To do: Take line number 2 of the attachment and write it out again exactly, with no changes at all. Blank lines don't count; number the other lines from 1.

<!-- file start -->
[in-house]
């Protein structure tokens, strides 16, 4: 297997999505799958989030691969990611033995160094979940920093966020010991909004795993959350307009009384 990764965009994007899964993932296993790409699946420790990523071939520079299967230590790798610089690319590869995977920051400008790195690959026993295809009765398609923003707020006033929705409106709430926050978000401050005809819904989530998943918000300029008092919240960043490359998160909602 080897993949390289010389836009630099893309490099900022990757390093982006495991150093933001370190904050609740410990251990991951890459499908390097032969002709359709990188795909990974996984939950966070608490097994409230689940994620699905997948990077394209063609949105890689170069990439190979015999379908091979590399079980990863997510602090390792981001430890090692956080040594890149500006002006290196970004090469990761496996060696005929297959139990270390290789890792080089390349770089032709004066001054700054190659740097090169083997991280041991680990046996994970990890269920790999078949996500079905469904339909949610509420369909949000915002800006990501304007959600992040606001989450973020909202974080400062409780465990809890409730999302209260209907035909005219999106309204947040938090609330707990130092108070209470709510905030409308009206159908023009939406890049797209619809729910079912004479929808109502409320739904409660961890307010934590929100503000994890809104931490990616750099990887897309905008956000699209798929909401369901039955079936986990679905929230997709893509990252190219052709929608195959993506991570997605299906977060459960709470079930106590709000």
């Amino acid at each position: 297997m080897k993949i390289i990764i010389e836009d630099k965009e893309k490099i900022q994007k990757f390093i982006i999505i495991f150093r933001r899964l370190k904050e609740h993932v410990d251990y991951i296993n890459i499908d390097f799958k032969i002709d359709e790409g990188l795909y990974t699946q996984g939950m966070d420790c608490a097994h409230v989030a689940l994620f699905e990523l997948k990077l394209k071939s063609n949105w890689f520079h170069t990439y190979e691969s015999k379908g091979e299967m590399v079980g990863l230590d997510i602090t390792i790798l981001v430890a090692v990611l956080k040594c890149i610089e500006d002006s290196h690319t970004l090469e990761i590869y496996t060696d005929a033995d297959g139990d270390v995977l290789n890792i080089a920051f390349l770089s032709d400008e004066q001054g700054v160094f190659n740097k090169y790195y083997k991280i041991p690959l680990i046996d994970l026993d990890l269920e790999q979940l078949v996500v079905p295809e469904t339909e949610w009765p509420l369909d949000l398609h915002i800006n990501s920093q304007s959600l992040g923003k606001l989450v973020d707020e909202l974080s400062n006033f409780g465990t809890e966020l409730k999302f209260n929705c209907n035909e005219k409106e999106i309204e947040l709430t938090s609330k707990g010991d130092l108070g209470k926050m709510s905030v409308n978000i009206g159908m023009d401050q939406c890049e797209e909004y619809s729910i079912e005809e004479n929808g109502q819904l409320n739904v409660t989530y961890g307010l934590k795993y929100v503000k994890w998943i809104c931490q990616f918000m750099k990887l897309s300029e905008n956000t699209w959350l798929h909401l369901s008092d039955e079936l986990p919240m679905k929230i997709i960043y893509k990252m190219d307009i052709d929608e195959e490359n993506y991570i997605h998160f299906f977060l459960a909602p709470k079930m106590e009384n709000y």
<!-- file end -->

């Protein structure tokens, strides 16, 4: 297997999505799958989030691969990611033995160094979940920093966020010991909004795993959350307009009384 990764965009994007899964993932296993790409699946420790990523071939520079299967230590790798610089690319590869995977920051400008790195690959026993295809009765398609923003707020006033929705409106709430926050978000401050005809819904989530998943918000300029008092919240960043490359998160909602 080897993949390289010389836009630099893309490099900022990757390093982006495991150093933001370190904050609740410990251990991951890459499908390097032969002709359709990188795909990974996984939950966070608490097994409230689940994620699905997948990077394209063609949105890689170069990439190979015999379908091979590399079980990863997510602090390792981001430890090692956080040594890149500006002006290196970004090469990761496996060696005929297959139990270390290789890792080089390349770089032709004066001054700054190659740097090169083997991280041991680990046996994970990890269920790999078949996500079905469904339909949610509420369909949000915002800006990501304007959600992040606001989450973020909202974080400062409780465990809890409730999302209260209907035909005219999106309204947040938090609330707990130092108070209470709510905030409308009206159908023009939406890049797209619809729910079912004479929808109502409320739904409660961890307010934590929100503000994890809104931490990616750099990887897309905008956000699209798929909401369901039955079936986990679905929230997709893509990252190219052709929608195959993506991570997605299906977060459960709470079930106590709000």